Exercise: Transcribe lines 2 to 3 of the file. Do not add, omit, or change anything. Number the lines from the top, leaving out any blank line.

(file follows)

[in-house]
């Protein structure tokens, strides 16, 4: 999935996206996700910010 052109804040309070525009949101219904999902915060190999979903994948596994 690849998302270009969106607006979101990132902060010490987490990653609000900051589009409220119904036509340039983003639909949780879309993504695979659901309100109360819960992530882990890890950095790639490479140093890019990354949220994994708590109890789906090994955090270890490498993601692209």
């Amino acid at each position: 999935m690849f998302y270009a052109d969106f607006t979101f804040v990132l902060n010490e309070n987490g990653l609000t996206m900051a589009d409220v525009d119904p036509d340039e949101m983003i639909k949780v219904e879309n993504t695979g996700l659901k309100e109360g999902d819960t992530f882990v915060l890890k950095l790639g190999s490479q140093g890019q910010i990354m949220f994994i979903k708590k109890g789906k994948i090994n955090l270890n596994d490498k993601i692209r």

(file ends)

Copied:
């Protein structure tokens, strides 16, 4: 999935996206996700910010 052109804040309070525009949101219904999902915060190999979903994948596994 690849998302270009969106607006979101990132902060010490987490990653609000900051589009409220119904036509340039983003639909949780879309993504695979659901309100109360819960992530882990890890950095790639490479140093890019990354949220994994708590109890789906090994955090270890490498993601692209």
């Amino acid at each position: 999935m690849f998302y270009a052109d969106f607006t979101f804040v990132l902060n010490e309070n987490g990653l609000t996206m900051a589009d409220v525009d119904p036509d340039e949101m983003i639909k949780v219904e879309n993504t695979g996700l659901k309100e109360g999902d819960t992530f882990v915060l890890k950095l790639g190999s490479q140093g890019q910010i990354m949220f994994i979903k708590k109890g789906k994948i090994n955090l270890n596994d490498k993601i692209r």